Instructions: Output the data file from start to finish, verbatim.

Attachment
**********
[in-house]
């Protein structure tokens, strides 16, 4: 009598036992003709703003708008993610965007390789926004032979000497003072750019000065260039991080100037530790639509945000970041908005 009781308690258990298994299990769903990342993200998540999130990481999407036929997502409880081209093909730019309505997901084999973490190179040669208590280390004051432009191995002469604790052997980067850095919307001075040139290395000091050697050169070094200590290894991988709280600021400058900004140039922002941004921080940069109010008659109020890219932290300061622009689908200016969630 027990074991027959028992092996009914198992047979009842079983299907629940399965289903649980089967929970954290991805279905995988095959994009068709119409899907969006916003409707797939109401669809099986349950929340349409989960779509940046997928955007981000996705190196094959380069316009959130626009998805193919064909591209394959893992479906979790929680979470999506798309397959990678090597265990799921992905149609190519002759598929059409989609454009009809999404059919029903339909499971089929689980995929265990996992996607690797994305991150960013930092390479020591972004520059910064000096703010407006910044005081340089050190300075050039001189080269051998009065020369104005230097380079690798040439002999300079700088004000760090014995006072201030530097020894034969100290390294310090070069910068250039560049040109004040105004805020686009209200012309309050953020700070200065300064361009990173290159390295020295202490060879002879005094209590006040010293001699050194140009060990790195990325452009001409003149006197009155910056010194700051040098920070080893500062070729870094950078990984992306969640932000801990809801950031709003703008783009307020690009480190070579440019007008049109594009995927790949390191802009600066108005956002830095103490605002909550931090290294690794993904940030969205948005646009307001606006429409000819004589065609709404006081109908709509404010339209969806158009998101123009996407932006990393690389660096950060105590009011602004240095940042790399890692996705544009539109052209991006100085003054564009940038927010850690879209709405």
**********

[in-house]
């Protein structure tokens, strides 16, 4: 009598036992003709703003708008993610965007390789926004032979000497003072750019000065260039991080100037530790639509945000970041908005 009781308690258990298994299990769903990342993200998540999130990481999407036929997502409880081209093909730019309505997901084999973490190179040669208590280390004051432009191995002469604790052997980067850095919307001075040139290395000091050697050169070094200590290894991988709280600021400058900004140039922002941004921080940069109010008659109020890219932290300061622009689908200016969630 027990074991027959028992092996009914198992047979009842079983299907629940399965289903649980089967929970954290991805279905995988095959994009068709119409899907969006916003409707797939109401669809099986349950929340349409989960779509940046997928955007981000996705190196094959380069316009959130626009998805193919064909591209394959893992479906979790929680979470999506798309397959990678090597265990799921992905149609190519002759598929059409989609454009009809999404059919029903339909499971089929689980995929265990996992996607690797994305991150960013930092390479020591972004520059910064000096703010407006910044005081340089050190300075050039001189080269051998009065020369104005230097380079690798040439002999300079700088004000760090014995006072201030530097020894034969100290390294310090070069910068250039560049040109004040105004805020686009209200012309309050953020700070200065300064361009990173290159390295020295202490060879002879005094209590006040010293001699050194140009060990790195990325452009001409003149006197009155910056010194700051040098920070080893500062070729870094950078990984992306969640932000801990809801950031709003703008783009307020690009480190070579440019007008049109594009995927790949390191802009600066108005956002830095103490605002909550931090290294690794993904940030969205948005646009307001606006429409000819004589065609709404006081109908709509404010339209969806158009998101123009996407932006990393690389660096950060105590009011602004240095940042790399890692996705544009539109052209991006100085003054564009940038927010850690879209709405």